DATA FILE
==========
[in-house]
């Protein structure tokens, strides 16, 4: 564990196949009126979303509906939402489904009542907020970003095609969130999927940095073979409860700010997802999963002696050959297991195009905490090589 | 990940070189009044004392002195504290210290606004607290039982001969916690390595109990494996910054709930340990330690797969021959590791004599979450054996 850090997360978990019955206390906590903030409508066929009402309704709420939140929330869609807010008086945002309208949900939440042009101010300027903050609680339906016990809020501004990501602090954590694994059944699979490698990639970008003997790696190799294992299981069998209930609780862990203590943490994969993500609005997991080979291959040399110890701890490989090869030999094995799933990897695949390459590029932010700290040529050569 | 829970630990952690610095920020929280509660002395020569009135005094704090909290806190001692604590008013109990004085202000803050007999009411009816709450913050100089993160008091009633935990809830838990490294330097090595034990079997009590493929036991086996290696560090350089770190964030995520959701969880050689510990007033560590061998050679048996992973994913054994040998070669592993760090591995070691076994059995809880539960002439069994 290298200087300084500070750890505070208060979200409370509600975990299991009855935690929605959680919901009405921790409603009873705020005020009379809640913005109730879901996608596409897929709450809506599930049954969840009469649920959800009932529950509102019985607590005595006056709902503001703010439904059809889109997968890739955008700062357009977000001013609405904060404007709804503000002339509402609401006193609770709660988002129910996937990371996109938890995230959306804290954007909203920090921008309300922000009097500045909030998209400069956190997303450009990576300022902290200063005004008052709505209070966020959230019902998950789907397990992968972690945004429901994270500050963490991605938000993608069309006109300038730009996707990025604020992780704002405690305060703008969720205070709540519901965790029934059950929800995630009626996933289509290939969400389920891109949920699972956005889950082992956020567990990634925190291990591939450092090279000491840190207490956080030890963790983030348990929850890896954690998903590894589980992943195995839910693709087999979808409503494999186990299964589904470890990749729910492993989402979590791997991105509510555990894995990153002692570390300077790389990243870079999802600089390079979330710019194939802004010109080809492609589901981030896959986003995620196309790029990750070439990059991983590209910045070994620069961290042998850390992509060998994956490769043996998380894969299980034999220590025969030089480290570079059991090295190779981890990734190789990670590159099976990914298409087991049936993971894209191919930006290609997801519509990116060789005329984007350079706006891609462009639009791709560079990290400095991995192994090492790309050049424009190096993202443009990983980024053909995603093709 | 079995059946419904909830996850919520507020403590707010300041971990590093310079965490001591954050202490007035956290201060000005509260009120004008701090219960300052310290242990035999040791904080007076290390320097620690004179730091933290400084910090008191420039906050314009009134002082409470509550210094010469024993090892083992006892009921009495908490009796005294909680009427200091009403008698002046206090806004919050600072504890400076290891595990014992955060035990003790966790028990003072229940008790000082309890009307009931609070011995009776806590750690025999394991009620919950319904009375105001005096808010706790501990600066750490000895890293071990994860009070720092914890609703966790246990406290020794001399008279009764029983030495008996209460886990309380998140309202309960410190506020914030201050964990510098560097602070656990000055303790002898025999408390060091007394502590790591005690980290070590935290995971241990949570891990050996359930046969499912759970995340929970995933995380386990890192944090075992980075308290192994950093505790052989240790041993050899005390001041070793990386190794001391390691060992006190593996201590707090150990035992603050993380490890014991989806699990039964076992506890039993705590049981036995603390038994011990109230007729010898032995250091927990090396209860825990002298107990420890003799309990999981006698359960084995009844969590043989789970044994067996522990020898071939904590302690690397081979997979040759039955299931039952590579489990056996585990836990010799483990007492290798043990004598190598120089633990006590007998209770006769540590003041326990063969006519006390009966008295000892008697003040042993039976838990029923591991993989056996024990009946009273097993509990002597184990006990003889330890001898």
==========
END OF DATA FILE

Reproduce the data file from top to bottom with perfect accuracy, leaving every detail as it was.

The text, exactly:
[in-house]
């Protein structure tokens, strides 16, 4: 564990196949009126979303509906939402489904009542907020970003095609969130999927940095073979409860700010997802999963002696050959297991195009905490090589 | 990940070189009044004392002195504290210290606004607290039982001969916690390595109990494996910054709930340990330690797969021959590791004599979450054996 850090997360978990019955206390906590903030409508066929009402309704709420939140929330869609807010008086945002309208949900939440042009101010300027903050609680339906016990809020501004990501602090954590694994059944699979490698990639970008003997790696190799294992299981069998209930609780862990203590943490994969993500609005997991080979291959040399110890701890490989090869030999094995799933990897695949390459590029932010700290040529050569 | 829970630990952690610095920020929280509660002395020569009135005094704090909290806190001692604590008013109990004085202000803050007999009411009816709450913050100089993160008091009633935990809830838990490294330097090595034990079997009590493929036991086996290696560090350089770190964030995520959701969880050689510990007033560590061998050679048996992973994913054994040998070669592993760090591995070691076994059995809880539960002439069994 290298200087300084500070750890505070208060979200409370509600975990299991009855935690929605959680919901009405921790409603009873705020005020009379809640913005109730879901996608596409897929709450809506599930049954969840009469649920959800009932529950509102019985607590005595006056709902503001703010439904059809889109997968890739955008700062357009977000001013609405904060404007709804503000002339509402609401006193609770709660988002129910996937990371996109938890995230959306804290954007909203920090921008309300922000009097500045909030998209400069956190997303450009990576300022902290200063005004008052709505209070966020959230019902998950789907397990992968972690945004429901994270500050963490991605938000993608069309006109300038730009996707990025604020992780704002405690305060703008969720205070709540519901965790029934059950929800995630009626996933289509290939969400389920891109949920699972956005889950082992956020567990990634925190291990591939450092090279000491840190207490956080030890963790983030348990929850890896954690998903590894589980992943195995839910693709087999979808409503494999186990299964589904470890990749729910492993989402979590791997991105509510555990894995990153002692570390300077790389990243870079999802600089390079979330710019194939802004010109080809492609589901981030896959986003995620196309790029990750070439990059991983590209910045070994620069961290042998850390992509060998994956490769043996998380894969299980034999220590025969030089480290570079059991090295190779981890990734190789990670590159099976990914298409087991049936993971894209191919930006290609997801519509990116060789005329984007350079706006891609462009639009791709560079990290400095991995192994090492790309050049424009190096993202443009990983980024053909995603093709 | 079995059946419904909830996850919520507020403590707010300041971990590093310079965490001591954050202490007035956290201060000005509260009120004008701090219960300052310290242990035999040791904080007076290390320097620690004179730091933290400084910090008191420039906050314009009134002082409470509550210094010469024993090892083992006892009921009495908490009796005294909680009427200091009403008698002046206090806004919050600072504890400076290891595990014992955060035990003790966790028990003072229940008790000082309890009307009931609070011995009776806590750690025999394991009620919950319904009375105001005096808010706790501990600066750490000895890293071990994860009070720092914890609703966790246990406290020794001399008279009764029983030495008996209460886990309380998140309202309960410190506020914030201050964990510098560097602070656990000055303790002898025999408390060091007394502590790591005690980290070590935290995971241990949570891990050996359930046969499912759970995340929970995933995380386990890192944090075992980075308290192994950093505790052989240790041993050899005390001041070793990386190794001391390691060992006190593996201590707090150990035992603050993380490890014991989806699990039964076992506890039993705590049981036995603390038994011990109230007729010898032995250091927990090396209860825990002298107990420890003799309990999981006698359960084995009844969590043989789970044994067996522990020898071939904590302690690397081979997979040759039955299931039952590579489990056996585990836990010799483990007492290798043990004598190598120089633990006590007998209770006769540590003041326990063969006519006390009966008295000892008697003040042993039976838990029923591991993989056996024990009946009273097993509990002597184990006990003889330890001898």